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K. Chandruetc. Vs. State of Tamil Nadu & Ors [1985] INSC 154 (10 July 1985)

CHANDRACHUD, Y.V. ((CJ) CHANDRACHUD, Y.V. ((CJ) FAZALALI, SYED MURTAZA TULZAPURKAR, V.D.

REDDY, O. CHINNAPPA (J) VARADARAJAN, A. (J)

CITATION: 1986 AIR 204 1985 SCR Supl. (2) 100 1985 SCC (3) 536 1985 SCALE (2)31

ACT:

Constitution of India, 1950, Articles 21 and 19(1)(e) and (g)- Right to life under Article 21, whether includes the right to livelihood, and, if so, since the right to live and the right to work being integrated and inter dependent, whether the eviction of a person from a slum or a pavement under the provisions of the Tamil Nadu Slum Areas (Improvement and Clearance) Act, 1971 read with the provisions of the Tamil Nadu Land Encroachment Act, 1905, the Madras City Municipal Corporation Act, 1919 and the Tamil Nadu Town and Country Planning Act, 1971 thereby putting his very right to life in jeopardy, is violative of Articles 21 and 19 (1)(e) and (g) of the Constitution.

HEADNOTE:

The State of Tamil Nadu enacted the Tamil Nadu Slum Areas (Improvement and Clearance) Act, 1971 in order to eradicate slums which are likely to become a source of danger to public health or sanitation. Acting in pursuance of the provisions of the said Act, about 450 huts situated on the Canal Bank Road adjoining the Loyola College were demolished on November 17, 1981. On the following day, the Chief Minister of Tamil Nadu made a statement that the Government had decided to demolish slums which had come into existence after June 1977. On November 19, 1981 the Chairman of the Tamil Nadu Slum Clearance Board made a statement that alternative accommodation had been provided to persons who were evicted from the slums situated on the Canal Bank Road.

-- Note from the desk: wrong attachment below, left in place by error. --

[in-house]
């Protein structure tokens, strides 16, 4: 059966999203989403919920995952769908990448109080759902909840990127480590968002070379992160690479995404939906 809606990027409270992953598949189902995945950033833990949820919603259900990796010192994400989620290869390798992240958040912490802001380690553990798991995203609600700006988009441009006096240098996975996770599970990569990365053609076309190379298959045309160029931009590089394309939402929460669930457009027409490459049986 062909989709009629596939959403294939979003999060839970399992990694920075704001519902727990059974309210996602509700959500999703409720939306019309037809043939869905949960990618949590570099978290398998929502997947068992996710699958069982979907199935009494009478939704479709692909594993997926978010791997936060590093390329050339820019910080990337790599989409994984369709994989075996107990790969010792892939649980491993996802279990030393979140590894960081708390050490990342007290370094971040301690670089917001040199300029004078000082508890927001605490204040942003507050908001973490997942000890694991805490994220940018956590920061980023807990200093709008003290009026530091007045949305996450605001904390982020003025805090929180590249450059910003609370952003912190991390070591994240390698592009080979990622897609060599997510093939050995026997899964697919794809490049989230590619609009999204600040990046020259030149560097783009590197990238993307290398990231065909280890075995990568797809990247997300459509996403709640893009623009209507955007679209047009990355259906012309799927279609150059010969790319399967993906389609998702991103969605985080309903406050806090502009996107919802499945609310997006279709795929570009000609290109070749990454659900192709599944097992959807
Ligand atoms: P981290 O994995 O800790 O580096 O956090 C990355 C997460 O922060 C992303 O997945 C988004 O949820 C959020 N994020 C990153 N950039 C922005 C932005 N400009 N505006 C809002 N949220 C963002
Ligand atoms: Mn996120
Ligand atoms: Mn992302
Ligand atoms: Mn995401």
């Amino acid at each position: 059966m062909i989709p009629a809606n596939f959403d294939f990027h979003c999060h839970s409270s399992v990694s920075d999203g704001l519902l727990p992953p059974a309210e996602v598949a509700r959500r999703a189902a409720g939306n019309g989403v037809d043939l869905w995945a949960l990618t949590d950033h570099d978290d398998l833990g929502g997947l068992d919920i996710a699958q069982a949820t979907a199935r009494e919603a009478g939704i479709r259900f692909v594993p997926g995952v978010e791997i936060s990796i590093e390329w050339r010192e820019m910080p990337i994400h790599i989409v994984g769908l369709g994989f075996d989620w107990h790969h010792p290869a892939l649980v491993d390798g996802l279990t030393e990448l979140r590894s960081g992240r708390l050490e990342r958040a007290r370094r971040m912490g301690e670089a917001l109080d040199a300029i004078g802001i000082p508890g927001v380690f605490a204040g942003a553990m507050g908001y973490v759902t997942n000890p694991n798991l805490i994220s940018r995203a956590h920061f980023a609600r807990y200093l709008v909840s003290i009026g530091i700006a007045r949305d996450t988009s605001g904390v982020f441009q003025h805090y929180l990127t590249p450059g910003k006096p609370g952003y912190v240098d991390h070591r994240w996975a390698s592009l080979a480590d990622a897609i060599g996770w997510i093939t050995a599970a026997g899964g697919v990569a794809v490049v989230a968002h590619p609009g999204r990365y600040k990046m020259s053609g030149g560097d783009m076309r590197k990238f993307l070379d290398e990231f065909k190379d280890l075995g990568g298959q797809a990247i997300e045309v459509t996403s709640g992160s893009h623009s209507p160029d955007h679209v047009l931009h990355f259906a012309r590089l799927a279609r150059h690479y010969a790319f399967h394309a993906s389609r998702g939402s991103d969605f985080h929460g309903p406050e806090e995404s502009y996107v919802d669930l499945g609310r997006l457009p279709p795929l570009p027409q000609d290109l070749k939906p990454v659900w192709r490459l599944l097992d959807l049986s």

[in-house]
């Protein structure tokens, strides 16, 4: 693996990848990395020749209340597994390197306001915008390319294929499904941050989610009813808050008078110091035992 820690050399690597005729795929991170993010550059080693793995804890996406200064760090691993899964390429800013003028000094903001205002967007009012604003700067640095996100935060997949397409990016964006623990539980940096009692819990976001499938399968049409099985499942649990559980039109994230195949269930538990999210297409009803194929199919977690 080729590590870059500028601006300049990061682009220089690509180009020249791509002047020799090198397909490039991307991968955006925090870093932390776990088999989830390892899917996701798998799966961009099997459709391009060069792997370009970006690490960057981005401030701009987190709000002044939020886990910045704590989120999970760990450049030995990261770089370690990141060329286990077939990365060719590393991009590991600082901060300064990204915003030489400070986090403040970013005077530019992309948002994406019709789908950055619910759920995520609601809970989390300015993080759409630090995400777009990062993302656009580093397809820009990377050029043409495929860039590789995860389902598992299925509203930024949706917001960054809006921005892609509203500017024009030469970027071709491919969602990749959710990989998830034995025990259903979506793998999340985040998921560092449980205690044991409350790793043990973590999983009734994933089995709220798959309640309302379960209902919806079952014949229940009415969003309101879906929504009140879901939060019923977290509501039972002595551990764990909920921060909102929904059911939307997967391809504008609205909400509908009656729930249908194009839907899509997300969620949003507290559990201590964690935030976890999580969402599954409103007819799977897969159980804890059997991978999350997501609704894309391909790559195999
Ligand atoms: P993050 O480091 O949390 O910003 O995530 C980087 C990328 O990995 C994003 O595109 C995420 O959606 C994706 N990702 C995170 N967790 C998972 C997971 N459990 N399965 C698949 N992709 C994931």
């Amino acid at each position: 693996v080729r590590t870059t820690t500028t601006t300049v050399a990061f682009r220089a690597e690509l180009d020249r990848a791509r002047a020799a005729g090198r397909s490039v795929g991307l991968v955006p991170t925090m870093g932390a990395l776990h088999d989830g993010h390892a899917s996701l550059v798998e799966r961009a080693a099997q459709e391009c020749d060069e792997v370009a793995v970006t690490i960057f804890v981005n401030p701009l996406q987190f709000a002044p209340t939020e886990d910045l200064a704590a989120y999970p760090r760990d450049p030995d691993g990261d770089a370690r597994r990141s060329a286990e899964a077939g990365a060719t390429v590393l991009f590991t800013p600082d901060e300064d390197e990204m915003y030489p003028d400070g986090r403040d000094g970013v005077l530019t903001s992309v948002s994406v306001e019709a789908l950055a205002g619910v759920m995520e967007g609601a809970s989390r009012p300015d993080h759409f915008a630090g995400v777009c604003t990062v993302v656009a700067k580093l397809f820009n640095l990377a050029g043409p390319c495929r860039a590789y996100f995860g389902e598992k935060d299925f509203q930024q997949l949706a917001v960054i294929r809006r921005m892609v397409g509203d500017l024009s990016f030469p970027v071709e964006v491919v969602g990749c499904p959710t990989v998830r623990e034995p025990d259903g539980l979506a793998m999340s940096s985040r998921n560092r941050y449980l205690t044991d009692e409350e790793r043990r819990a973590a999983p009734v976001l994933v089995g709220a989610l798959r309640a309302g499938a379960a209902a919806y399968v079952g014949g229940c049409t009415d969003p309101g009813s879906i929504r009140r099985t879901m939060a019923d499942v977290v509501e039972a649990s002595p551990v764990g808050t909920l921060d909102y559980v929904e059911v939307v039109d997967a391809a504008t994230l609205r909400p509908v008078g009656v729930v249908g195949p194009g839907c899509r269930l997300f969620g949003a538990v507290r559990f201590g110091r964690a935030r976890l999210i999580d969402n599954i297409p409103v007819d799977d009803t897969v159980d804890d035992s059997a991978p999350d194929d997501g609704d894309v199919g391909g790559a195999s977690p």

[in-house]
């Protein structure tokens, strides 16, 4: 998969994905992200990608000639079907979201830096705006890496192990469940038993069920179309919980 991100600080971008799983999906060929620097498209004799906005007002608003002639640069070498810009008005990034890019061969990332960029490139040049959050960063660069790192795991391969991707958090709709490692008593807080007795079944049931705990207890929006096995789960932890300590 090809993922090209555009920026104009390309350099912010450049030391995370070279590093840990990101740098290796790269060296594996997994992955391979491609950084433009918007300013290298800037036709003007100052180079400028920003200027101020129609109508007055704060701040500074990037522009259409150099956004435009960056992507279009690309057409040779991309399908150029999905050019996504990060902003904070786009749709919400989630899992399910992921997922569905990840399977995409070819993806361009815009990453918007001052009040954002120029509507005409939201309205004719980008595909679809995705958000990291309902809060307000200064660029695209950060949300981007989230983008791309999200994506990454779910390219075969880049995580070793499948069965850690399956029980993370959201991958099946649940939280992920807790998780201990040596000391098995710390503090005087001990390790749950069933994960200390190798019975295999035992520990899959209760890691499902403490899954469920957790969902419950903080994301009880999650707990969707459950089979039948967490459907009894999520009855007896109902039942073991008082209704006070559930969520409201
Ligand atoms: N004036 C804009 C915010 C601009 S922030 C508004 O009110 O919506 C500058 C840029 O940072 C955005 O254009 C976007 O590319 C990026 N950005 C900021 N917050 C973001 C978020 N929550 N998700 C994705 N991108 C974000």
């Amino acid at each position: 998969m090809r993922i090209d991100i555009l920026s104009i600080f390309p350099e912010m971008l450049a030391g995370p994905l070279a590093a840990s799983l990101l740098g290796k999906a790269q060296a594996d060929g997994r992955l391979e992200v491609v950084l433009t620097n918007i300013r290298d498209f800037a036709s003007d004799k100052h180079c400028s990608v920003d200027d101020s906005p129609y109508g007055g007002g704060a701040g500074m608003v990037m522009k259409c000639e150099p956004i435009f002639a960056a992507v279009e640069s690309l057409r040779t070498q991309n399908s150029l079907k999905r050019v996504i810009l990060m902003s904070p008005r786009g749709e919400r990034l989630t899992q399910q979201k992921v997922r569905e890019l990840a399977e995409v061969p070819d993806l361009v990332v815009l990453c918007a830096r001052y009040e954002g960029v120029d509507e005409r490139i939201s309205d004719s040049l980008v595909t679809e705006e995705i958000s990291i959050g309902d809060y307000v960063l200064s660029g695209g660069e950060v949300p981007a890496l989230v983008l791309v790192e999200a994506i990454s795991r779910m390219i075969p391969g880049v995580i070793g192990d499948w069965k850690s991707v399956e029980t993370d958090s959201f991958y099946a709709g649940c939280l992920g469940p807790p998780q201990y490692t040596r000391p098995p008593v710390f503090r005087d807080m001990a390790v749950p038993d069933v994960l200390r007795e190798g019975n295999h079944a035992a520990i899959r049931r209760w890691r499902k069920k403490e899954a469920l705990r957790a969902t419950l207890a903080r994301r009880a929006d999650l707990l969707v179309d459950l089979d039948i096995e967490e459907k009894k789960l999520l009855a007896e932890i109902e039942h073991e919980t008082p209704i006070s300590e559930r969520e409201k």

The petitioner in these two writ petitions for the issuance of a writ of mandamus have prayed for two reliefs namely, (1) to restrain the respondent's State from evicting slum dwellers and pavement dwellers in the city of Madras, without providing alternative accommodation to them and (ii) to direct the respondent's State to provide basic amenities like water, drainage and electricity to the slum dwellers.

In the Counter-affidavit filed by the State on behalf of the respondents the allegation that 450 slums were demolished without offering alternate accommodation to persons evicted thereby was denied. While asserting that alternate accommodation 101 is always provided before the slums are removed and that the provisions contained in section 11(a) of the Tamil Nadu Slum Areas (Improvement and Clearance) Act, 1971 regarding the principles of national justice are followed, it was explained how and why the hutments near the Loyola College and Choolaimedu were removed by providing alternate accommodation.

On a careful consideration of the statements contained in the counter-affidavits filed on behalf of the respondents, that the Government of Tamil Nadu has adopted a benevolent and sympathetic policy in regard to the slum dwellers and finding that steps are being taken for the purpose of improving the slums and wherever they cannot be improved alternate accommodation is provided to the slum dwellers before they are evicted, the Court considered it necessary not to issue any writ or direction to the respondents.